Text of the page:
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"Bizarre" College Courses

January 30, 2007

A little less than a month ago the Los Angeles Times ran a story, written by a editor Charlotte Allen, on the Top 12 most bizarre college courses in the U.S. Beliefnet is large “spiritual web site” that advertises to be “independent and not affiliated with any spiritual organization or movement.” Why a Beliefnet editor cared about the business of ranking bizarre classes was interesting to me. But once I looked closer at the list and the classes she critiqued, I understood. For Ms. Charlotte Allen it’s really about conservatism.

The full title of the list is “America’s Most Bizarre and Politically Correct College Courses.” It is constructed by the Young America’s Foundation (YAF), “a 40-year-old nonprofit funded by conservative individuals and foundations.” Here’s a bit on the organization’s history from their website: “Young America’s Foundation began in the late 1960s at Vanderbilt University when a group of students formed an organization called University Information Services (UIS). Formed in reac tion to the radicals who dominated the campus, the objective behind UIS was to provide students with conservative ideas that were missing in their education. In the early 1970s, UIS became a national organization that was renamed Young America’s Foundation.”

With that, below is the list of classes as it was published in the LA Times (with school offering, course title, and description). Here’s a link to the original YAF press release.


“1. The Phallus

Occidental College. A seminar in critical theory and social justice, this class examines Sigmund Freud, phallologocentrism and the lesbian phallus.

2. Queer Musicology

UCLA. This course welcomes students from all disciplines to study what it calls an ‘unruly discourse’ on the subject, understood through the works of Cole Porter, Pussy Tourette and John Cage.

3. Taking Marx Seriously

Amherst College. This advanced seminar for 15 students examines whether Karl Marx still matters despite the countless interpretations and applications of his ideas, or whether the world has entered a post-Marxist era.

4. Adultery Novel

University of Pennsylvania. Falling in the newly named “gender, culture and society” major, this course examines novels and films of adultery such as Madame Bovary and The Graduate through Marxist, Freudian and feminist lenses.

5. Blackness

Occidental College. Critical race theory and the idea of ‘post-blackness’ are among the topics covered in this seminar course examining racial identity. A course on whiteness is a prerequisite.

6. Border Crossings, Borderlands: Transnational Feminist Perspectives on Immigration

University of Washington. This women studies department offering takes a new look at recent immigration debates in the U.S., integrating questions of race and gender while also looking at the role of the war on terror.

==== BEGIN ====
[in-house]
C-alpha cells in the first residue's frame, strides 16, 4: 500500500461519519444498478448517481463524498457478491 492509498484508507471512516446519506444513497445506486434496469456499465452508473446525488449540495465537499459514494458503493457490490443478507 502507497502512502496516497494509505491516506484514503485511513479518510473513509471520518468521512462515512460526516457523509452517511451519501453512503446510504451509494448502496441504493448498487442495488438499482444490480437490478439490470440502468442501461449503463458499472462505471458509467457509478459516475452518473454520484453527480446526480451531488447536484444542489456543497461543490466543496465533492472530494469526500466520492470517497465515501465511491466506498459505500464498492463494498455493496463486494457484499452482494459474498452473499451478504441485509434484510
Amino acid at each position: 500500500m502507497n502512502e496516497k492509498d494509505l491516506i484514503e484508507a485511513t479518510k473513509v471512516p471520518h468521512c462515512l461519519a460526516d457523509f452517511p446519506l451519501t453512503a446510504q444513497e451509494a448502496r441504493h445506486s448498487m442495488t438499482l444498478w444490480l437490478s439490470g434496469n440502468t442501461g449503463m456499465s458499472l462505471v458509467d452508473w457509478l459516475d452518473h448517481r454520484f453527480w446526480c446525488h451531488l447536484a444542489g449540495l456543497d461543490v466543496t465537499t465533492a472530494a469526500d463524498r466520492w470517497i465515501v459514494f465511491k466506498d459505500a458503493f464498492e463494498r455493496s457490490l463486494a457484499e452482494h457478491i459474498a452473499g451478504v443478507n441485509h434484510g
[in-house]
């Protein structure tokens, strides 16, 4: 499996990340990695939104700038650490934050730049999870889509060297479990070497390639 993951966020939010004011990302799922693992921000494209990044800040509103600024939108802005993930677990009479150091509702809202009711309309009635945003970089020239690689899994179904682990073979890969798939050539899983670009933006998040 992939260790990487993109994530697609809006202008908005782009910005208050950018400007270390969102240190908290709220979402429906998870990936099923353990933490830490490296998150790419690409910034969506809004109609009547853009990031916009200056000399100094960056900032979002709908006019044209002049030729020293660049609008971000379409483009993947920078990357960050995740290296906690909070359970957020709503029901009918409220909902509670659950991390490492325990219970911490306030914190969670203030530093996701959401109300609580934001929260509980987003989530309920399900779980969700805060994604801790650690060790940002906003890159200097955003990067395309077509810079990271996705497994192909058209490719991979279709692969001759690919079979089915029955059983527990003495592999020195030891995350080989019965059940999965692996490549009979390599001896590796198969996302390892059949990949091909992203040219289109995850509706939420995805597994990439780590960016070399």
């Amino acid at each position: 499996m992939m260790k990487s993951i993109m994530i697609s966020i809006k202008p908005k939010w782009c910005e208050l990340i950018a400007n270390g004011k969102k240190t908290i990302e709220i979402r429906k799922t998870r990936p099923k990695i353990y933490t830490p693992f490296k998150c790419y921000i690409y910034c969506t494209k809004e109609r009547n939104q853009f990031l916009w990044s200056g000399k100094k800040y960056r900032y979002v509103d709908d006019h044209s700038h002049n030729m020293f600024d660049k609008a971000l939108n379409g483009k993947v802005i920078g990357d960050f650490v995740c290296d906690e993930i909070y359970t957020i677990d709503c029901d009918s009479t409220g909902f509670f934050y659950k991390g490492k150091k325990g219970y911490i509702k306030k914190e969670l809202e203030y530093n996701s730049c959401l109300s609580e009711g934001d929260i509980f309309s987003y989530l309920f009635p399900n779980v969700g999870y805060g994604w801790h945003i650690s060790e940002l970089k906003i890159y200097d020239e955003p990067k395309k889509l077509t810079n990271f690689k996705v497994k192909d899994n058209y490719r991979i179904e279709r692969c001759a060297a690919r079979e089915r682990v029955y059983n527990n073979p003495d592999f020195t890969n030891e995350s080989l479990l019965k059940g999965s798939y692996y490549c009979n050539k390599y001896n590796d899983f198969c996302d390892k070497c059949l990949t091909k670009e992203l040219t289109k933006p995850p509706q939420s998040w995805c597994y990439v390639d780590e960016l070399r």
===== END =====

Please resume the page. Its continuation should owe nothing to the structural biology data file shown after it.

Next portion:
7. Whiteness: The Other Side of Racism

Mount Holyoke College. The educational studies department offers this first-year, writing-intensive seminar asking whether whiteness is “an identity, an ideology, a racialized social system,” and how it relates to racism.

8. Native American Feminisms

University of Michigan. The women’s studies and American culture departments offer this course on contemporary Native American feminism, including its development and its relation to struggles for land.

9. “Mail Order Brides?” Understanding the Philippines in Southeast Asian Context

Johns Hopkins University. This history course — cross-listed with anthropology, political science and studies of women, gender and sexuality — is limited to 35 students and asks for an anthropology course as a prerequisite.

10. Cyberfeminism

Cornell University. Cornell’s art history department offers this seminar looking at art produced under the influence of feminism, post-feminism and the Internet.

11. American Dreams/American Realities

Duke University. Part of Duke’s Hart Leadership Program that prepares students for public service, this history course looks at American myths, from ‘city on the hill’ to ‘foreign devil,’ in shaping American history.

12. Nonviolent Responses to Terrorism

Swarthmore College. Swarthmore’s ‘peace and conflict studies’ program offers this course that ‘will deconstruct terrorism’ and ‘study the dynamics of cultural marginalization’ while seeking alternatives to violence.”


I thought several of these didn’t seem so bad, especially numbers 3, 5, 8, 11, and 12. I will concede that I’m not personally interested in number 1. But what’s the big deal, the outrage, associated with taking a course on “blackness” or “nonviolent responses to terrorism?” I suppose it was the course descriptions that set off some of the YAF folks, as well as Ms. Allen. But even a number of those, as presented here, are fairly tame. Have I just been around and in the academy long enough (too long?) that I’m numb to some of this? – TL

From → Uncategorized

  1. No — you are not numb. These people are jerks and, I suspect, really racist. Makes you wonder whether it was the “native american” or hte “feminisms” part that worried them….



  2. oh dear, I'm afraid I've *taken* many of those courses 😉


  3. This just drives home the fact that 'bizarre' is a relative term! – TL


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